Number Theory Seminar - Seoyoung Kim (Queen's University)

Monday, January 27th, 2020

Time: 4:30-5:30 p.m.  Place: Jeffery Hall 422

Speaker: Seoyoung Kim (Queen's University)

Title: On the density of irreducible polynomials which generate $k$-free polynomials over function fields.

Abstract: Let $M \in \FF_{q}[t]$ be a polynomial, and let $k \geq 2$ be an integer. In this talk, we will compute the asymptotic density of irreducible monic polynomials $P\in\FF_{q}[t]$ for which $P+M$ is not divisible by the $k$-th power of any irreducible polynomial.

Department Colloquium - Hok Kan Ling (Columbia University)

Hok Kan Ling (Columbia University)

Monday, January 27th, 2020

Time: 2:30 p.m.  Place: Jeffery Hall 234

Speaker: Hok Kan Ling (Columbia University)

Title: Shape-constrained Estimation and Testing.

Abstract: Shape-constrained inference has been gaining more attention recently. Such constraints are sometimes the direct consequence of the problem under investigation. In other times, they are used to replace parametric models while retaining qualitative shape properties that exist in problems from diverse disciplines. In this talk, I will first discuss the estimation of a monotone density in s-sample biased sampling models, which has been long missing in the literature due to certain non-standard nature of the problem. We established the asymptotic distribution of the maximum likelihood estimator (MLE) and the connection between this MLE and a Grenander-type estimator. In the second part of the talk, a nonparametric likelihood ratio test for the hypothesis testing problem on whether a random sample follows a distribution with a decreasing, k-monotone or log-concave density is proposed. The obtained test statistic has a surprisingly simple and universal asymptotic null distribution, which is Gaussian, instead of the well-known chi-square for generic likelihood ratio tests. We also established rates of convergence of the maximum likelihood estimator under weaker conditions than the existing literature that are of independent interest.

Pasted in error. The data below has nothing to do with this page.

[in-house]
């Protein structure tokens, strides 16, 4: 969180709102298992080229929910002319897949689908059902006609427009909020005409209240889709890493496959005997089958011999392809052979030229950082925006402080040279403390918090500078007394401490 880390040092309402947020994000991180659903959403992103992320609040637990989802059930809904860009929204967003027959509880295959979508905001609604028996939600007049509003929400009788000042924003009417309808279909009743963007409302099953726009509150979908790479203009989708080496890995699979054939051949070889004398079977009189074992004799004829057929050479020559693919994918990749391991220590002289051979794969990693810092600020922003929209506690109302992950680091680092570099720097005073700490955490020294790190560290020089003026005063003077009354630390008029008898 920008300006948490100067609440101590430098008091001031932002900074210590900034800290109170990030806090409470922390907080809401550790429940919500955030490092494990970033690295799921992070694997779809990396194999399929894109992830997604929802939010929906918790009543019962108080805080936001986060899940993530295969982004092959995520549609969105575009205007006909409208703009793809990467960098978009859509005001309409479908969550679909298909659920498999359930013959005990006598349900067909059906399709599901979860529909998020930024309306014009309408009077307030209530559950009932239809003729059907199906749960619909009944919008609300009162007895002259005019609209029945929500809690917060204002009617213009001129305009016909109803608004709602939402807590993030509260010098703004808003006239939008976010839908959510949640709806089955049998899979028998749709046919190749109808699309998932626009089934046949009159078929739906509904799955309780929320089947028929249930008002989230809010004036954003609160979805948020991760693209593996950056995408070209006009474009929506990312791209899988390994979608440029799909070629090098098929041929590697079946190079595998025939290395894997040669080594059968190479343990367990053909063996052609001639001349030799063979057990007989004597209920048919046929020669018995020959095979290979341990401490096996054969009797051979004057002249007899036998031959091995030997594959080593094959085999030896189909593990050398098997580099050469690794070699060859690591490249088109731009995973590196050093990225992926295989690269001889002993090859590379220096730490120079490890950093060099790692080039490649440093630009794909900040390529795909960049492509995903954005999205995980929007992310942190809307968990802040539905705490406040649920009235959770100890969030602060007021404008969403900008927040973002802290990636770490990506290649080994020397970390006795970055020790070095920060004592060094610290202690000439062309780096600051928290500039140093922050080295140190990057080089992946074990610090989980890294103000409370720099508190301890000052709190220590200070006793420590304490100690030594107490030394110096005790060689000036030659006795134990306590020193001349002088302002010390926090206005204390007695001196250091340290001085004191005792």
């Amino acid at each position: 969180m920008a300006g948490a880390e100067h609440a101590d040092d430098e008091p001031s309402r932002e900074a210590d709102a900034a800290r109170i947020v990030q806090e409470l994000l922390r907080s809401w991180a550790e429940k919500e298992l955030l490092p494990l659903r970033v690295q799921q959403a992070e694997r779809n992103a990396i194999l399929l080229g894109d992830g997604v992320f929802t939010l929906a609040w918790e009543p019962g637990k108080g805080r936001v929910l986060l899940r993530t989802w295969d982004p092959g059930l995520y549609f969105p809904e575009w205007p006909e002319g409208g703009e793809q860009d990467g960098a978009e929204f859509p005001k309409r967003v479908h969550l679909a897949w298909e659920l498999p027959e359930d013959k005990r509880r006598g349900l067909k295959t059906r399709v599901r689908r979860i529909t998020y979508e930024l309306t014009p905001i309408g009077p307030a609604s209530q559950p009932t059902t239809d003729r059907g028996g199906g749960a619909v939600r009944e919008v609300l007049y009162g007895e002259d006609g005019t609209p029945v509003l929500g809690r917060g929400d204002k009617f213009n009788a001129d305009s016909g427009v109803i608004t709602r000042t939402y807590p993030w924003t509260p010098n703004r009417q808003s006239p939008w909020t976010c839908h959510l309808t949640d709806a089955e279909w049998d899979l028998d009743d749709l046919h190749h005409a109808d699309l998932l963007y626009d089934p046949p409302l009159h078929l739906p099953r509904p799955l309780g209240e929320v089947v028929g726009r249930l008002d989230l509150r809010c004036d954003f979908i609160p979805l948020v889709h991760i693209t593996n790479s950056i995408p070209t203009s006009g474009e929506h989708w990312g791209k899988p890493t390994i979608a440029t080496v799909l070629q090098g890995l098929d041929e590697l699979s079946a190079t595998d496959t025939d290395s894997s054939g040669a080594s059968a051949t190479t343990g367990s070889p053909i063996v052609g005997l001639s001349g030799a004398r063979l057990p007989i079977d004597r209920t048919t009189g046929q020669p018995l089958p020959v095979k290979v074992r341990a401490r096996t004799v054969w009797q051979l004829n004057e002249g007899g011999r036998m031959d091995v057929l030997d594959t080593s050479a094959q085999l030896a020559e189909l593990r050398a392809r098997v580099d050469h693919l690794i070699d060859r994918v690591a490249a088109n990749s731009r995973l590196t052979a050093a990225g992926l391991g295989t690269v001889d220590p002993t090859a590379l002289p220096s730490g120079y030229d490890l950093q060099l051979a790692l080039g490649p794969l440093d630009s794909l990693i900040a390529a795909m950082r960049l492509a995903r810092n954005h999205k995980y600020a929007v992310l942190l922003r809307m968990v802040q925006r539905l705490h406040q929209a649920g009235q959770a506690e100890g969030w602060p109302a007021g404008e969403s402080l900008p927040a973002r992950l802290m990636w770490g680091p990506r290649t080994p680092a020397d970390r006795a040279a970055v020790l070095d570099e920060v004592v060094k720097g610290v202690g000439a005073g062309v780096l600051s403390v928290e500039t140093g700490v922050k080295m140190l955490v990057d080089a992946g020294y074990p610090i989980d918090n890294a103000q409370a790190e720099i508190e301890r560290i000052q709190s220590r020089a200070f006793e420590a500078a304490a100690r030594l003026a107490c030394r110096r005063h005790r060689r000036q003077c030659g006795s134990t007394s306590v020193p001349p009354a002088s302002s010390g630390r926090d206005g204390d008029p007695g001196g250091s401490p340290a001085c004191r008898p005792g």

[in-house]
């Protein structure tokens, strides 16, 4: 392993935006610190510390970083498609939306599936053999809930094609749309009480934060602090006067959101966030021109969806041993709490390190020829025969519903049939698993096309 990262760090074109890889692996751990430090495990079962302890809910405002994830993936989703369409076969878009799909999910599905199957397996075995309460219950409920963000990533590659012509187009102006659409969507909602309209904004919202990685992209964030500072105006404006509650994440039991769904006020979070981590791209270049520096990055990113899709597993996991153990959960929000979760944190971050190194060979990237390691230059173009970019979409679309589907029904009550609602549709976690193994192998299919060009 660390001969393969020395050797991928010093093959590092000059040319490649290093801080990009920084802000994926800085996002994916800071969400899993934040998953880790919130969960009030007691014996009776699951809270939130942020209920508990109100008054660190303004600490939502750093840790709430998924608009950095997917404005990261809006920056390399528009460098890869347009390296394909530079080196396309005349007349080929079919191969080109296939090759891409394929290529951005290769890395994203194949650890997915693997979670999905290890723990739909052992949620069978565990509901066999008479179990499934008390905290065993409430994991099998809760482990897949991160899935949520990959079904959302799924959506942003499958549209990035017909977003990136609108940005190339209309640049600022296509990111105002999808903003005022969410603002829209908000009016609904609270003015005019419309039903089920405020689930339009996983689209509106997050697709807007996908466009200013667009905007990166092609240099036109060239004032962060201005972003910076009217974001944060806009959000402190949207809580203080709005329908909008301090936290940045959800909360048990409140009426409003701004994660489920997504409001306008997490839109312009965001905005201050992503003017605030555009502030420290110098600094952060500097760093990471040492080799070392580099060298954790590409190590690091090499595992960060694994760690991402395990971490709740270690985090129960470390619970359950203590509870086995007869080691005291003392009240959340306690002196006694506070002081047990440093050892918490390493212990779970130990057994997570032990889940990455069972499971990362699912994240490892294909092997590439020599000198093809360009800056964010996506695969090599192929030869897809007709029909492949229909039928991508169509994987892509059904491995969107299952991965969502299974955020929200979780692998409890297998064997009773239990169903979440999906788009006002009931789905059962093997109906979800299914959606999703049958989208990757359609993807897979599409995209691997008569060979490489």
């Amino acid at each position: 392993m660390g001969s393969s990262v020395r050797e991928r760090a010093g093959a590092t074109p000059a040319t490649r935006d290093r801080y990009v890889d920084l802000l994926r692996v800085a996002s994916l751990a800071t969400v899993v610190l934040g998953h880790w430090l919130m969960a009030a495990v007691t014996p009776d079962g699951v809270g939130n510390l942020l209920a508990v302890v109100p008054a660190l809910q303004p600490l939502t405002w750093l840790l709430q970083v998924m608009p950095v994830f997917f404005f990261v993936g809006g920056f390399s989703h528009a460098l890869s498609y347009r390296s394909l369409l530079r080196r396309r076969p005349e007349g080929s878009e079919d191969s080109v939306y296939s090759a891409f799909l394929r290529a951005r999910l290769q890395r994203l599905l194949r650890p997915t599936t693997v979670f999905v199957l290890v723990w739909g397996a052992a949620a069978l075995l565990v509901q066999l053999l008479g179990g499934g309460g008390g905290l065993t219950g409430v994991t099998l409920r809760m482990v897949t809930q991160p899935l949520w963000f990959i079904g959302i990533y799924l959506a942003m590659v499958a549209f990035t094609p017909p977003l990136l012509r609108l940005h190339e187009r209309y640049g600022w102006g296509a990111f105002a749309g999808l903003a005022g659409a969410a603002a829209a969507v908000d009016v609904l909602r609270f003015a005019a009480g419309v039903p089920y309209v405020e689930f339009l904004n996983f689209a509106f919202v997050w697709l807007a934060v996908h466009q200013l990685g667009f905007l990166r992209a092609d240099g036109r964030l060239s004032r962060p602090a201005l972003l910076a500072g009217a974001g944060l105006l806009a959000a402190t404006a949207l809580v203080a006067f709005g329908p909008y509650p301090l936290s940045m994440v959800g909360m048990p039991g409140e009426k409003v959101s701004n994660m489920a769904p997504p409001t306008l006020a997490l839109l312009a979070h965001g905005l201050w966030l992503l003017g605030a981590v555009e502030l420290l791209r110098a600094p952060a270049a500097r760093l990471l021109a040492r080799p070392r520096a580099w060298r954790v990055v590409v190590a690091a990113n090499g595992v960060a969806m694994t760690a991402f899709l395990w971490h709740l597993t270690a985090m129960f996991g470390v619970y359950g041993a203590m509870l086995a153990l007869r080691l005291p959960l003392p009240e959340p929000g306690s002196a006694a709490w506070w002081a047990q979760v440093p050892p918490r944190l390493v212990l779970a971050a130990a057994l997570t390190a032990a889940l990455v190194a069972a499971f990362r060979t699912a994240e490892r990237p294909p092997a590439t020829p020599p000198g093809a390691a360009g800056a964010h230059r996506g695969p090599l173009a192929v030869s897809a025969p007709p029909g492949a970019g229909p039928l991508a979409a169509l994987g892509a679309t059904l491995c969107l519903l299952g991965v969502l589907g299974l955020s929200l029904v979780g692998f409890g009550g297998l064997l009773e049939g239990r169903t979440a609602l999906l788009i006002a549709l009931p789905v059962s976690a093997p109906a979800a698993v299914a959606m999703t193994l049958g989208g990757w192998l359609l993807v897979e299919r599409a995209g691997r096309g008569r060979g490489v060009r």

Hok Kan (Brian) Ling is a Ph.D. candidate in the Department of Statistics at Columbia University, working under the supervision of Dr. Zhiliang Ying. His research interests primarily lie in the areas of multivariate statistics, latent variable models, event history analysis, nonparametric estimation, semiparametric models and shape-restricted statistical inference.